Musicians divide over protesting the war
Musicians divide over protesting the war. Some see it as their role to speak out for peace, while others let music do all the talking, says Evan Serpick
Musicians divide over protesting the war
As war with Iraq looms, some attention has turned to musicians — once a potent political force — and their power to shape public opinion. Rather than offer our own insights on the subject, we decided to hand this Hot Topic over to the diverse thoughts of these artists, who provide their own ideas on war, music, and the power of protest.
Not surprisingly, musicians are divided over whether it’s even their place to comment on weighty issues of the day. Some sympathize with those who groan when artists start prattling on about foreign affairs like they’re on Sunday morning talk shows:
Wayne Coyne of the Flaming Lips: ”When I’m sitting at home and I see pop stars acting like they know what’s going on, I’m like, ‘Come on.’ Artists tend to think their songs are just as powerful as guns. I don’t believe that at all. I don’t think songs change the world. ‘Blowin’ in the Wind’ is a great song, but from what I can tell, it hasn’t saved one person’s life. Protest songs are great and protesting is great, but sometimes people question everything but themselves.”
Norah Jones: ”I thought about talking about politics [at the Grammys], but I don’t want to use that platform unless I have something huge to say.”
Art Garfunkel: ”I don’t know if it’s appropriate to use the spotlight you gain from music and shift it over to politics, even though there’s much to be said.”
Others see it as musicians’ natural role — even their responsibility — to voice opinions and galvanize popular opinion on issues of the day:
Carrie Brownstein of Sleater-Kinney: ”It’s extra important right now to have a message or meaning in your music. I don’t really believe in being didactic or standing on a soapbox, but using your cultural power and seeing music as a populist medium and one that inherently reaches a lot of people, there are ways of turning that into something empowering and political without giving a speech.”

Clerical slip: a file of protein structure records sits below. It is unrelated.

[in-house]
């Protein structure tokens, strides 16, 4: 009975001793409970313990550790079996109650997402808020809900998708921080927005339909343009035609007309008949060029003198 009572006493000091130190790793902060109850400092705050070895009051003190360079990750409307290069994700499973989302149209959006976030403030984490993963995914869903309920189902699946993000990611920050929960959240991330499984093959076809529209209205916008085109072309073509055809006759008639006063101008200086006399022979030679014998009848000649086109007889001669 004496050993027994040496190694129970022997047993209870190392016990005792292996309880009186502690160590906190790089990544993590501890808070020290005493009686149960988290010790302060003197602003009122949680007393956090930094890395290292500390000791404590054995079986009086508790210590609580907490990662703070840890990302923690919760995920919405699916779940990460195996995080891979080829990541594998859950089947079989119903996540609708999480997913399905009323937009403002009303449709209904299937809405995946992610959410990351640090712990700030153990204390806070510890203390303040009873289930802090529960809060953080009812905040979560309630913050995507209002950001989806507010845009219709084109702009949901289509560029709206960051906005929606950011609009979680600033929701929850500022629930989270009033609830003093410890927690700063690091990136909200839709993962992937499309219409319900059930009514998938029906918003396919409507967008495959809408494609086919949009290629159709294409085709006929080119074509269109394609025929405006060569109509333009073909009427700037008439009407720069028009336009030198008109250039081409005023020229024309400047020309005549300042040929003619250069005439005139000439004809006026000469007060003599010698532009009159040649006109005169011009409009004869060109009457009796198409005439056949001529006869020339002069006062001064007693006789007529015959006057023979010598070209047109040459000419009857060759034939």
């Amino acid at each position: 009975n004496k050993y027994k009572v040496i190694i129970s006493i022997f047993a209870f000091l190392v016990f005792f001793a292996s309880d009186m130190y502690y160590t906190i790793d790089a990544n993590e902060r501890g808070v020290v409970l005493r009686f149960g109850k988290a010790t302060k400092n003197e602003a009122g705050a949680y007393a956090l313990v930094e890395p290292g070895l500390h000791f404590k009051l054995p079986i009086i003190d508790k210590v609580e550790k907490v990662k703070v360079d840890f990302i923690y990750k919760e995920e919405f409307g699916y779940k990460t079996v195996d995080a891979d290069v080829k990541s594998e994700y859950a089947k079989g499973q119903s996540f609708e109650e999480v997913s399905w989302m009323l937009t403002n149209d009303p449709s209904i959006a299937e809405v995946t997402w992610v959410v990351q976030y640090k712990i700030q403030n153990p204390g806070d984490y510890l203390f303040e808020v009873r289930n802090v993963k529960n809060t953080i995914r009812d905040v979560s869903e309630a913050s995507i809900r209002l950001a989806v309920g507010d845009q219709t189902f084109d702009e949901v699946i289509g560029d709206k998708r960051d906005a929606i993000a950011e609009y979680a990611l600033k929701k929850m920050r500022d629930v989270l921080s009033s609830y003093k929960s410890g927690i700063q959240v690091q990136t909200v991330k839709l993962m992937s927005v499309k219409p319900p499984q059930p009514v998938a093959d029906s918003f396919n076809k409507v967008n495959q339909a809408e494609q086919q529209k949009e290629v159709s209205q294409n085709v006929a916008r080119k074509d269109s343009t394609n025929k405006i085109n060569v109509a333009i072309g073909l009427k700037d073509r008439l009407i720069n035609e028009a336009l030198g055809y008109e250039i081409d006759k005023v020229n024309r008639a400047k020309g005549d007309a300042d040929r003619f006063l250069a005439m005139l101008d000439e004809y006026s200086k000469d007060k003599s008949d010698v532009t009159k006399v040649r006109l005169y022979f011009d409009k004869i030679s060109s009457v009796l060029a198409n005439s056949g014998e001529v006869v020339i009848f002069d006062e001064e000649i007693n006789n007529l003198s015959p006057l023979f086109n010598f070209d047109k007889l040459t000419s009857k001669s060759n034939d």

India.Arie: ”This is our platform, this is our vehicle. I challenge all of my peers to do more. Not just in your words, and giving your money, but in your music — that’s what people hear.”
Mike Mills of R.E.M.: ”When people start spouting off on things and they don’t bring new ideas to the table, it can sound kind of impotent. But musicians and entertainment figures actually have the time and interest to know about these things. And the more you know about this, the angrier it should make you, and you’re more inclined to speak out.”
In the ’60s, music and politics were much more intrinsically linked. People looked to musicians for songs of protest, and often, those songs became major pop hits. That’s hardly the case today, a fact that many musicians blame on changing times, attitudes, and politics.
Billy Bragg: ”Our biggest enemy in trying to make a better world is cynicism. In the ’60s, politics were more ideological than they are now. In my generation, American songwriters have not really addressed ideological politicism because they didn’t grow up in an ideological, political world.”
Brownstein: ”Young fans are growing up in a time when that’s not music’s role in our culture. People aren’t turning to Britney Spears and Eminem as spokespeople for the antiwar movement. In the ’60s, everything seemed to synthesize, in that the people that were popular were also the ones protesting the war. That’s not happening now.”
Serj Tankian of System of a Down: ”It’s harder to find people to make public statements now, because when you do, you’re putting yourself in the position of being critiqued. It’s a lot harder to say what’s on your mind without being challenged just for speaking your mind than it used to be.”
Tom Morello of Audioslave: The reason you heard so much protest music in the ’60s and ’70s was because [there was a war in progress]. You saw on television every night that your tax dollars were used to napalm Vietnamese children. People wouldn’t stand for it if they saw [the same thing today]. When you’re closed off from the situation, your empathy doesn’t kick in.”
Still, some experienced musicians are hopeful that as wars nears, there WILL be a protest movement to rival that of the Vietnam era.
Joan Baez: ”There are lots of songs, and there have been over the past years, but with what’s happening to radio conglomerates, there’s not a chance they will be heard other than [small stations]. More songs will be heard, but you’re going to have to go to the rallys.”
Bonnie Raitt: ”I think the people are rising up a lot faster now than they did in the ’60s. We haven’t gone to war yet, so I’m hoping the groundswell will continue and we’ll be able to stop and rethink what we’re planning.”
Bragg: ”The bottom line for artists is to engage. You gotta engage, however you do that. If you don’t engage, you might as well be selling soap powder.”